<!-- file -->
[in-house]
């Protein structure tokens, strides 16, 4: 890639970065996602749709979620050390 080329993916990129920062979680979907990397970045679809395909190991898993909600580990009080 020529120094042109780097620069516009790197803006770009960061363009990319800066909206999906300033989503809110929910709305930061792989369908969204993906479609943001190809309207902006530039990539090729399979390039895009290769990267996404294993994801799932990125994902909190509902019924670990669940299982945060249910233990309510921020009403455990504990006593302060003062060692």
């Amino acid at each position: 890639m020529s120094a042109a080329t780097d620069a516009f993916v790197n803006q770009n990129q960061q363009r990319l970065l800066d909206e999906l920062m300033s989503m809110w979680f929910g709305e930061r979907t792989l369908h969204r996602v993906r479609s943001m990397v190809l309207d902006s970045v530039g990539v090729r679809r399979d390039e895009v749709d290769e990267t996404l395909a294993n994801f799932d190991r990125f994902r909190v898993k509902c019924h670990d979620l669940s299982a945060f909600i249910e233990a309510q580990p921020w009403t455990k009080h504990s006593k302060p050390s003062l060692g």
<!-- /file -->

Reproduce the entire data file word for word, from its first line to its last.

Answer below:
[in-house]
């Protein structure tokens, strides 16, 4: 890639970065996602749709979620050390 080329993916990129920062979680979907990397970045679809395909190991898993909600580990009080 020529120094042109780097620069516009790197803006770009960061363009990319800066909206999906300033989503809110929910709305930061792989369908969204993906479609943001190809309207902006530039990539090729399979390039895009290769990267996404294993994801799932990125994902909190509902019924670990669940299982945060249910233990309510921020009403455990504990006593302060003062060692």
């Amino acid at each position: 890639m020529s120094a042109a080329t780097d620069a516009f993916v790197n803006q770009n990129q960061q363009r990319l970065l800066d909206e999906l920062m300033s989503m809110w979680f929910g709305e930061r979907t792989l369908h969204r996602v993906r479609s943001m990397v190809l309207d902006s970045v530039g990539v090729r679809r399979d390039e895009v749709d290769e990267t996404l395909a294993n994801f799932d190991r990125f994902r909190v898993k509902c019924h670990d979620l669940s299982a945060f909600i249910e233990a309510q580990p921020w009403t455990k009080h504990s006593k302060p050390s003062l060692g």